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Community voices and volcanic risk reduction: co-production, participatory research, and community-led approaches to risk

Edited by:
Eliza Calder, PhD, The University of Edinburgh, United Kingdom
Jenni Barclay, PhD, University of Bristol, United Kingdom
Natalia Pardo Villaveces, PhD, Universidad de Los Andes, Colombia
Teresa Armijos Burneo, PhD, The University of Edinburgh, United Kingdom

Submission Status: Open   |   Submission Deadline: 31 December 2024

Journal of Applied Volcanology is calling for submissions to our Collection on Community voices and volcanic risk reduction: co-production, participatory research, and community-led approaches to risk.

Image credits: Eliza Calder

New Content ItemThis collection supports and amplifies research related to SDG 1: No Poverty, SDG 4: Quality Education, SDG 5: Gender Equality, SDG 10: Reduced Inequalities, and SDG11: Sustainable Cities & Communities.

About the Collection

This Collection will highlight research and case studies that adopt participatory, community-led, or co-produced approaches to volcanic risk and resilience. 

Experience and research into effective volcanic risk reduction highlights the importance of community involvement and community-led approaches to understanding and anticipating risk, as well as effective response, and recovery. Systems and solutions that do not include community needs, can reduce their efficacy, and, at worst disengage those communities, wasting resources and creating risk. Identifying approaches to volcanic risk reduction in partnership with communities can foster community ownership, empowerment, and control; enhancing the resilience of those communities. Co-production of risk knowledge and risk solutions not only result in outcomes that are more meaningful, relevant, and successful, but can also lead to improved understanding of volcanic risk for all parties.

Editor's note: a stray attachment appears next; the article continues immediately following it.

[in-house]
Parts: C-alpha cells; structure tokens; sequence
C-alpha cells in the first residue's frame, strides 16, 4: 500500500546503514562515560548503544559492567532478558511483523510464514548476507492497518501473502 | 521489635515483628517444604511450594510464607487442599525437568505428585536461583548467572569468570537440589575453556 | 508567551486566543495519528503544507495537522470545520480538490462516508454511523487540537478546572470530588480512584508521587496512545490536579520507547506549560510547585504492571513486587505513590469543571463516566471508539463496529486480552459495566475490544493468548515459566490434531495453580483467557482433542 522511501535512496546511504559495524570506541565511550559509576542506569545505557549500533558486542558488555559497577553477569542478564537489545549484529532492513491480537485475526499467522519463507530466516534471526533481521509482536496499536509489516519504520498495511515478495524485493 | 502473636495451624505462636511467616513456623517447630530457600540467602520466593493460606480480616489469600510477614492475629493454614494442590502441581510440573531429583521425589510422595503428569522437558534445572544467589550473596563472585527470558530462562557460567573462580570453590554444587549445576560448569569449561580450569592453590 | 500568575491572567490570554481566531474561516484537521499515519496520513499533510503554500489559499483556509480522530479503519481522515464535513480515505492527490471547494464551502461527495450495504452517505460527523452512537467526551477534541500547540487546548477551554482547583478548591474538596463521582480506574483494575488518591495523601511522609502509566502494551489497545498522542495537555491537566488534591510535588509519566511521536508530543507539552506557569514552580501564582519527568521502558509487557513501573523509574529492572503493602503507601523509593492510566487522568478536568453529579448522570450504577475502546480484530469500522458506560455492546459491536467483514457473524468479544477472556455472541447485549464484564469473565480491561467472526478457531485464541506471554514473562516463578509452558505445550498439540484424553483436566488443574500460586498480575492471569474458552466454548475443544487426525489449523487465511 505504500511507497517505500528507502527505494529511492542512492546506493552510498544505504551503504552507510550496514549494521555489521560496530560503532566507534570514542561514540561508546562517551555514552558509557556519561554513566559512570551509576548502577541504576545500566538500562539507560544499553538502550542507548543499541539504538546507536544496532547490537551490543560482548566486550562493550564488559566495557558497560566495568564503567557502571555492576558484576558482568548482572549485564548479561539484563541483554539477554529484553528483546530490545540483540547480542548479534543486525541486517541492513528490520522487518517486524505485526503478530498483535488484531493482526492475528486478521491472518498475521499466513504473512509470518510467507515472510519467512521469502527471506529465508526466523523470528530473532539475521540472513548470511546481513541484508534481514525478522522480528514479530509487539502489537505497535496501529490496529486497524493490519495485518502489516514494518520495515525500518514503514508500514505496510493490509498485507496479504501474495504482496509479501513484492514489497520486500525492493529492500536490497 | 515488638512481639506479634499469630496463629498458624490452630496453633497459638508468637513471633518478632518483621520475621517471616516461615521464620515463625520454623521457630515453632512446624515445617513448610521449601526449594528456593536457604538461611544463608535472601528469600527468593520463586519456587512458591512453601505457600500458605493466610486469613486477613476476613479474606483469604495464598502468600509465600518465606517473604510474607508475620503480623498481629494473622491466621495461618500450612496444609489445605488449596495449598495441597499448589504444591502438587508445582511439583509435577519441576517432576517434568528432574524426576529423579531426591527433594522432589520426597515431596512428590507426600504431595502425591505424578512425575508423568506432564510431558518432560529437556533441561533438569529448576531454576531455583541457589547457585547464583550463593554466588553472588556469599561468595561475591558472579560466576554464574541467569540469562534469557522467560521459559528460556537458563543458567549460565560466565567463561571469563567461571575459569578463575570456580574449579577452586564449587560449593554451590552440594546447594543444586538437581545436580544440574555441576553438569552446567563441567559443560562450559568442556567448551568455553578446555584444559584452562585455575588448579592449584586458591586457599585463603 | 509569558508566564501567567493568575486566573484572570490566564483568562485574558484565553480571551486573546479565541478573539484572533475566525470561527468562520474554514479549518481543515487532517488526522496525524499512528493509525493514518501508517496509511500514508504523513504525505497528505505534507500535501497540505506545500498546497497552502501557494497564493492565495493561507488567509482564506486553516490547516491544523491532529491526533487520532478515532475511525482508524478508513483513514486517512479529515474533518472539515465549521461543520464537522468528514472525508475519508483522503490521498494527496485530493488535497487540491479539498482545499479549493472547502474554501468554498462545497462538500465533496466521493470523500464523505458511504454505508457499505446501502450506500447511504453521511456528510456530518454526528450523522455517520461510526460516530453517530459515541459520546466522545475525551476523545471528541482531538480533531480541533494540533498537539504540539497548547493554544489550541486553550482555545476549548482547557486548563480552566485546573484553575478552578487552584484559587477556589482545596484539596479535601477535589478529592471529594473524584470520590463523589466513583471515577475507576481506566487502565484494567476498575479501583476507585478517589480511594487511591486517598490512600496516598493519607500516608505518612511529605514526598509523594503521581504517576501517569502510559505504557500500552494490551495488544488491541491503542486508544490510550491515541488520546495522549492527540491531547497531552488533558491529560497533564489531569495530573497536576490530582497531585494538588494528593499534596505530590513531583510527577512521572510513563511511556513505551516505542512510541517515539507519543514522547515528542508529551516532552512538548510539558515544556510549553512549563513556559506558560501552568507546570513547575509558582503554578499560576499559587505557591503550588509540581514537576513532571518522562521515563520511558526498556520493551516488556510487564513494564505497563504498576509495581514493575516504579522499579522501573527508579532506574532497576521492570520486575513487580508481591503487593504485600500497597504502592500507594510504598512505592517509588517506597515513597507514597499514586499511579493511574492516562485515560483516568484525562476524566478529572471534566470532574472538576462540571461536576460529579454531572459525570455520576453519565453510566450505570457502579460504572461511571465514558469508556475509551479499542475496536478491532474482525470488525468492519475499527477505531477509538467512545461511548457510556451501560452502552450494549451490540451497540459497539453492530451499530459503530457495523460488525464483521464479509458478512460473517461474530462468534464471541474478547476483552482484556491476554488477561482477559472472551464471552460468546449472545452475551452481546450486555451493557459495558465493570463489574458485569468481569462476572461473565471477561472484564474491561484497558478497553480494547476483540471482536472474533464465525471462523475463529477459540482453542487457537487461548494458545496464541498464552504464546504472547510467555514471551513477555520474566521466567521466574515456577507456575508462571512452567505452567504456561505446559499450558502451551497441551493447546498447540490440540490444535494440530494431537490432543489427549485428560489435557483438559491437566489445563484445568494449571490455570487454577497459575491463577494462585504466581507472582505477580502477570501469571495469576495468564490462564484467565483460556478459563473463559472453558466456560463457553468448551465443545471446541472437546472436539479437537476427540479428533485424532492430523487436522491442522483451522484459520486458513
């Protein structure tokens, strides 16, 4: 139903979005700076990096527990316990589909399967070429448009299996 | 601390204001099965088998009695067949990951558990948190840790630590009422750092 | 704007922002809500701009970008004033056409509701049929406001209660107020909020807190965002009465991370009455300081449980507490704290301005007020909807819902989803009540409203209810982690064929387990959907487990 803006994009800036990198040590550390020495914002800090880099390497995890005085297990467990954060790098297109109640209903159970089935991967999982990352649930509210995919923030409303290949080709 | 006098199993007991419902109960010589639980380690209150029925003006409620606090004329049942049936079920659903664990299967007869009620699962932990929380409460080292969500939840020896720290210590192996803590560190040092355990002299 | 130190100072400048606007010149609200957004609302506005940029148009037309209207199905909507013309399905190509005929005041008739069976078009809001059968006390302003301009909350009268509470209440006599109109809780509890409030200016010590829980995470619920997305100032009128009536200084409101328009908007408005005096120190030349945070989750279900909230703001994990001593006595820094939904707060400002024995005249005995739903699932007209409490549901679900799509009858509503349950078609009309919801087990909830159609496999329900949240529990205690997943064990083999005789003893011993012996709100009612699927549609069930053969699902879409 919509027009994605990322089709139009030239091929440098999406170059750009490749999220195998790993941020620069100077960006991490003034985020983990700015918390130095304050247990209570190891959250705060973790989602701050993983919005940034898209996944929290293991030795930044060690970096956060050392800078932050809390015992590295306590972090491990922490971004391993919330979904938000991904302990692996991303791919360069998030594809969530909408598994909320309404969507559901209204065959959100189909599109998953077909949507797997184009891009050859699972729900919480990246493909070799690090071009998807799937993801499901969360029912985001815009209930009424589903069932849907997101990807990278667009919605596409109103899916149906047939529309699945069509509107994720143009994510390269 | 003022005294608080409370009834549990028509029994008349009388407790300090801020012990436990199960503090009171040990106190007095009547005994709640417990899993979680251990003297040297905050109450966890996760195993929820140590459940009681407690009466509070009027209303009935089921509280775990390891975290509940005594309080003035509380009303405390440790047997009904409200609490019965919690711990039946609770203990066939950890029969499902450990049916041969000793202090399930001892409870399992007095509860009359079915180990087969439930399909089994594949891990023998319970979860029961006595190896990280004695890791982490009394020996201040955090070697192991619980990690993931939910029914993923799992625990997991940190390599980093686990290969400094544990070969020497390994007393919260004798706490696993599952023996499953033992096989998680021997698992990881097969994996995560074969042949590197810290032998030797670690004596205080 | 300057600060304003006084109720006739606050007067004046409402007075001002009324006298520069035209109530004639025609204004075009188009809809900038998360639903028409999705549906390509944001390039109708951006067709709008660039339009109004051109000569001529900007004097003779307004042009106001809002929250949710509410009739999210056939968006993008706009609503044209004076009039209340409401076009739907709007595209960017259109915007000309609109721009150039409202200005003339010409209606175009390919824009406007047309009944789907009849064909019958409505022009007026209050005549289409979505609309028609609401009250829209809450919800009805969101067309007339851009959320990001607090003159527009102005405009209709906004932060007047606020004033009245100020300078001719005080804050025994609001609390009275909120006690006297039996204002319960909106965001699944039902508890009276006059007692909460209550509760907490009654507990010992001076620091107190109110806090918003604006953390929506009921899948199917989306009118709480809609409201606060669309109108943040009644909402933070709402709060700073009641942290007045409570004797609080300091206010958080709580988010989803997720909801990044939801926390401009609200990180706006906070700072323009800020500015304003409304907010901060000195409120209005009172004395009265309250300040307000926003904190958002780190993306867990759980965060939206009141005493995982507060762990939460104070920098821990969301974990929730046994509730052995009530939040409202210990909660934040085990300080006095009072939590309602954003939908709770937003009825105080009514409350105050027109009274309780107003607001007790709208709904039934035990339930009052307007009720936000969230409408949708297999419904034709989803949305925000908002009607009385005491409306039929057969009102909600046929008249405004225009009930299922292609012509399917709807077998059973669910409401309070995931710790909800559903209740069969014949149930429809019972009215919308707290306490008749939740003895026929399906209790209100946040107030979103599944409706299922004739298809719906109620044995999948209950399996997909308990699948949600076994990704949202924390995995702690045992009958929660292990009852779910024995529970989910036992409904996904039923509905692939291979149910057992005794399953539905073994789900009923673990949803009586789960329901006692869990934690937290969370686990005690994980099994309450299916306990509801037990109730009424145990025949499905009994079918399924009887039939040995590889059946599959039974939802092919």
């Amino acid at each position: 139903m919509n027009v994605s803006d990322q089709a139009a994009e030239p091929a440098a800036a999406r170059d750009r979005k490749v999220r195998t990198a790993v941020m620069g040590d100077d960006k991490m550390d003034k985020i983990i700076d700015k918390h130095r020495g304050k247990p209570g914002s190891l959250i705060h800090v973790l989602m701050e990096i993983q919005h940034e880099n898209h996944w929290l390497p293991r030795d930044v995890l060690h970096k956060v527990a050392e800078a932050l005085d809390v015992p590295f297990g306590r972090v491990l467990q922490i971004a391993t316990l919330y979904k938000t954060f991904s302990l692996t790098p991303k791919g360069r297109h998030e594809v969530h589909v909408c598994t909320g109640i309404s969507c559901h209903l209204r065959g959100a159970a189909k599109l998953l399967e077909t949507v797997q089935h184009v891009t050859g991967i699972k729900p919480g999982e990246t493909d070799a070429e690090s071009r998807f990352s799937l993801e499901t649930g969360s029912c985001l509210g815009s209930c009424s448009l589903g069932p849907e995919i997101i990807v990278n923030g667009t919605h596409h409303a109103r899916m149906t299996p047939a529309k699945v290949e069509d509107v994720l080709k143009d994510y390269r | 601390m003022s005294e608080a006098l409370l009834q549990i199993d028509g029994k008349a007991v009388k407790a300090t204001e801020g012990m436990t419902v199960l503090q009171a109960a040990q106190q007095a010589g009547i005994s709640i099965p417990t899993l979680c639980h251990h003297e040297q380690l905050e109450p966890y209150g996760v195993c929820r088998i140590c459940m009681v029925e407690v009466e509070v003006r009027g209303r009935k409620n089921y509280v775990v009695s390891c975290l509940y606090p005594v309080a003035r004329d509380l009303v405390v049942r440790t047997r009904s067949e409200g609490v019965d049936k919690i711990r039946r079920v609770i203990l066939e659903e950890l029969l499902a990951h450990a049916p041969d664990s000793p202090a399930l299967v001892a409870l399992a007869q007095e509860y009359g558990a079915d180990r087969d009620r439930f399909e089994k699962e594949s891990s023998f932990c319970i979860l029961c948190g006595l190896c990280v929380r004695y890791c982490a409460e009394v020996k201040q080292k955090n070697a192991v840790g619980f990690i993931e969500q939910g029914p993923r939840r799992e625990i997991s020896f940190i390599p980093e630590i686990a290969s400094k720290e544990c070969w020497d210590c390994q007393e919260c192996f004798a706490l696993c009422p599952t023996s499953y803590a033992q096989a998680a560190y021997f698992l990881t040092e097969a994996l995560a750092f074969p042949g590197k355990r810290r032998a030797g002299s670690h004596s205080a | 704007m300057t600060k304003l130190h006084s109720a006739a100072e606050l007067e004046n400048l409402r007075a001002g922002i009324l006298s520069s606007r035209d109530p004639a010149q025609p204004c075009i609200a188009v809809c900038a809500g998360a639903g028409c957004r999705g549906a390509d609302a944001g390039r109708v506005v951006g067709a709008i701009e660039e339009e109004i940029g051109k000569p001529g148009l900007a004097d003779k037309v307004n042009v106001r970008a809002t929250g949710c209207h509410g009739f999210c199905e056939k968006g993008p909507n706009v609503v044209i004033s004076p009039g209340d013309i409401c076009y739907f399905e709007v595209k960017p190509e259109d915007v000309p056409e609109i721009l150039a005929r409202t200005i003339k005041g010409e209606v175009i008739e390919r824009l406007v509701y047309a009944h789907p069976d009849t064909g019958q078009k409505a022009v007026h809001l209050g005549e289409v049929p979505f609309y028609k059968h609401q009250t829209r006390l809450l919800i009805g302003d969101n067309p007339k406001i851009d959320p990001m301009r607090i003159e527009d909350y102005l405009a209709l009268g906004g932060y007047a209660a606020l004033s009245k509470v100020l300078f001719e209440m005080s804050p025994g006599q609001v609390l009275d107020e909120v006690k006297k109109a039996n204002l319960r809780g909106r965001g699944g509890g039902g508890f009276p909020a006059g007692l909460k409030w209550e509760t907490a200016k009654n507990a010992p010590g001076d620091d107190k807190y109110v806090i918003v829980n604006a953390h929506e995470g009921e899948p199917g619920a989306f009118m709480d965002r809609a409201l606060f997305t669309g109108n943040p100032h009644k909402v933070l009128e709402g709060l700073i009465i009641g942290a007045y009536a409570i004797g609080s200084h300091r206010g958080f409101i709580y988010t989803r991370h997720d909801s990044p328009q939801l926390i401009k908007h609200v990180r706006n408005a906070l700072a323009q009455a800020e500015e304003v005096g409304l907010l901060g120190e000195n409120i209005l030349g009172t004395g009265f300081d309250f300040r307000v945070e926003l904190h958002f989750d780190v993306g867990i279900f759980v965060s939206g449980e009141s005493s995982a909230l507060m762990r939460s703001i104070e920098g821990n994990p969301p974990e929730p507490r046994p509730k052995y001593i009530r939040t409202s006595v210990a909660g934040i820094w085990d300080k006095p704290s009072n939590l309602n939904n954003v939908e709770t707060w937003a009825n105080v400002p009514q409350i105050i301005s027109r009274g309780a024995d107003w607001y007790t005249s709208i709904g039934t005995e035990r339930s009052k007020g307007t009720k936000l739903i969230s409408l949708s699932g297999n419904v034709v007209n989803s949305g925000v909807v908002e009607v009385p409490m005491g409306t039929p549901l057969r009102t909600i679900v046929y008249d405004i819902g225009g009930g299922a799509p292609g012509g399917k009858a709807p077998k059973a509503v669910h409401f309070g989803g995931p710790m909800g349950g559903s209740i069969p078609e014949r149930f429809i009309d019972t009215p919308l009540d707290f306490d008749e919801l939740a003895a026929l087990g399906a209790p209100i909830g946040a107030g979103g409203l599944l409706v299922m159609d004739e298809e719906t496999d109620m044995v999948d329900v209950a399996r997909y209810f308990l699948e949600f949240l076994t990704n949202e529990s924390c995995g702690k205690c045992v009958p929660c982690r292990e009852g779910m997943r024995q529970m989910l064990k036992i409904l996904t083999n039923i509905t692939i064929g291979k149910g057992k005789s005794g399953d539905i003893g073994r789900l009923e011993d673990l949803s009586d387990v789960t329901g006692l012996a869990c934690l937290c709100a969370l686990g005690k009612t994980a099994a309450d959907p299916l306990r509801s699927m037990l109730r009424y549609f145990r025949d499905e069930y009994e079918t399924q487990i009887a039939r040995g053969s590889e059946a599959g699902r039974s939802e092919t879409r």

However, developing participation with communities presents multiple challenges: including lack of community resources, time to engage alongside other priorities, language and communication barriers, the need to spark engagement or interest, lack of awareness of community challenges and systemic barriers, etc. Recently, novel approaches to working with communities  have been identified to overcome such participation challenges, including citizen science projects, engagement of appropriate facilitators and community leaders, knowledge co-production and resource sharing initiatives. There is also a growing awareness about the importance of ethical and just partnerships: built with an awareness of the prior history of the region, the communities, their cultural practices, and relationships with authorities. By incorporating multiple perspectives of risk and knowledge, particularly those of indigenous peoples, there is greater potential to increase relevance, efficacy, and cultural appropriateness of co-produced systems and solutions. Leveraging different types of knowledge also offers opportunities to set up risk governance approaches that are inclusive, and help to redress power imbalances between stakeholders.

In this Collection we seek to highlight community participation initiatives in volcanic contexts and capture this emerging knowledge. We are interested in articles that address the spectrum of approaches and challenges.  This encompasses the spectrum of community engagement from wholly community-led initiatives, through knowledge co-production, to novel examples of successful engagement led by volcano scientists or managers of risk. We particularly welcome reflections on pitfalls and challenges, and even examples of failure. We will also consider many definitions of community: from local communities and populations, through to communities of stakeholders and decision-makers.  We thus seek contributions from the broad communities involved in understanding and managing volcanic risk: including physical and social scientists, indigenous researchers, practitioners, policy and planners, emergency managers, central and local government, and local community leaders.